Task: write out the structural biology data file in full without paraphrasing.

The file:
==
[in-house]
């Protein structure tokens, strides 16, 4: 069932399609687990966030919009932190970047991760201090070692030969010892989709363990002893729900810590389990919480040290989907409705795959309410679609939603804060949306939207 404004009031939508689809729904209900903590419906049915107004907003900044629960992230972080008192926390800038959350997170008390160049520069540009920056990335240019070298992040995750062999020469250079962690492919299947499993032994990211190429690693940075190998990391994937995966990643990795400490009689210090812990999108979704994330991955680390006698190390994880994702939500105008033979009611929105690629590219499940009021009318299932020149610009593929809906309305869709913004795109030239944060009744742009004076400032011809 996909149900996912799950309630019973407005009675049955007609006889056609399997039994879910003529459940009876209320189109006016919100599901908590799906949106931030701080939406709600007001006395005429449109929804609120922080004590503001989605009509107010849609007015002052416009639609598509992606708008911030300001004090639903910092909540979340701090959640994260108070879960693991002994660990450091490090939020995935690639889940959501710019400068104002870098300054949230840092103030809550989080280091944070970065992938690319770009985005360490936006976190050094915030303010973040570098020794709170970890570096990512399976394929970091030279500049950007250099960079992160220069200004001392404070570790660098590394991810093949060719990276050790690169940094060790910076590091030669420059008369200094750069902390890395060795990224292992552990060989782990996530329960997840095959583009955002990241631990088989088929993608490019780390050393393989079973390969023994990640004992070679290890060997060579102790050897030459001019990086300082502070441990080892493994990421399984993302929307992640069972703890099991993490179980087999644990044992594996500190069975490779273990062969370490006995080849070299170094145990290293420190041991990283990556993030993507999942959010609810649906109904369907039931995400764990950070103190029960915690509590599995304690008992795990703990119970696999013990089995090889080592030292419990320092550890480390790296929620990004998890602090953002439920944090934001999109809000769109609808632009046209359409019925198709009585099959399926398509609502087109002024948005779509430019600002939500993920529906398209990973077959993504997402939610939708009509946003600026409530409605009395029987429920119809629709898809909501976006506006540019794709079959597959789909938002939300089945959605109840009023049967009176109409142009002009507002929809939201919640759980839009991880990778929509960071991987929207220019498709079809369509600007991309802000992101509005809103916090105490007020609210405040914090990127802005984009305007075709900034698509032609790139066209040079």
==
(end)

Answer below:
[in-house]
């Protein structure tokens, strides 16, 4: 069932399609687990966030919009932190970047991760201090070692030969010892989709363990002893729900810590389990919480040290989907409705795959309410679609939603804060949306939207 404004009031939508689809729904209900903590419906049915107004907003900044629960992230972080008192926390800038959350997170008390160049520069540009920056990335240019070298992040995750062999020469250079962690492919299947499993032994990211190429690693940075190998990391994937995966990643990795400490009689210090812990999108979704994330991955680390006698190390994880994702939500105008033979009611929105690629590219499940009021009318299932020149610009593929809906309305869709913004795109030239944060009744742009004076400032011809 996909149900996912799950309630019973407005009675049955007609006889056609399997039994879910003529459940009876209320189109006016919100599901908590799906949106931030701080939406709600007001006395005429449109929804609120922080004590503001989605009509107010849609007015002052416009639609598509992606708008911030300001004090639903910092909540979340701090959640994260108070879960693991002994660990450091490090939020995935690639889940959501710019400068104002870098300054949230840092103030809550989080280091944070970065992938690319770009985005360490936006976190050094915030303010973040570098020794709170970890570096990512399976394929970091030279500049950007250099960079992160220069200004001392404070570790660098590394991810093949060719990276050790690169940094060790910076590091030669420059008369200094750069902390890395060795990224292992552990060989782990996530329960997840095959583009955002990241631990088989088929993608490019780390050393393989079973390969023994990640004992070679290890060997060579102790050897030459001019990086300082502070441990080892493994990421399984993302929307992640069972703890099991993490179980087999644990044992594996500190069975490779273990062969370490006995080849070299170094145990290293420190041991990283990556993030993507999942959010609810649906109904369907039931995400764990950070103190029960915690509590599995304690008992795990703990119970696999013990089995090889080592030292419990320092550890480390790296929620990004998890602090953002439920944090934001999109809000769109609808632009046209359409019925198709009585099959399926398509609502087109002024948005779509430019600002939500993920529906398209990973077959993504997402939610939708009509946003600026409530409605009395029987429920119809629709898809909501976006506006540019794709079959597959789909938002939300089945959605109840009023049967009176109409142009002009507002929809939201919640759980839009991880990778929509960071991987929207220019498709079809369509600007991309802000992101509005809103916090105490007020609210405040914090990127802005984009305007075709900034698509032609790139066209040079």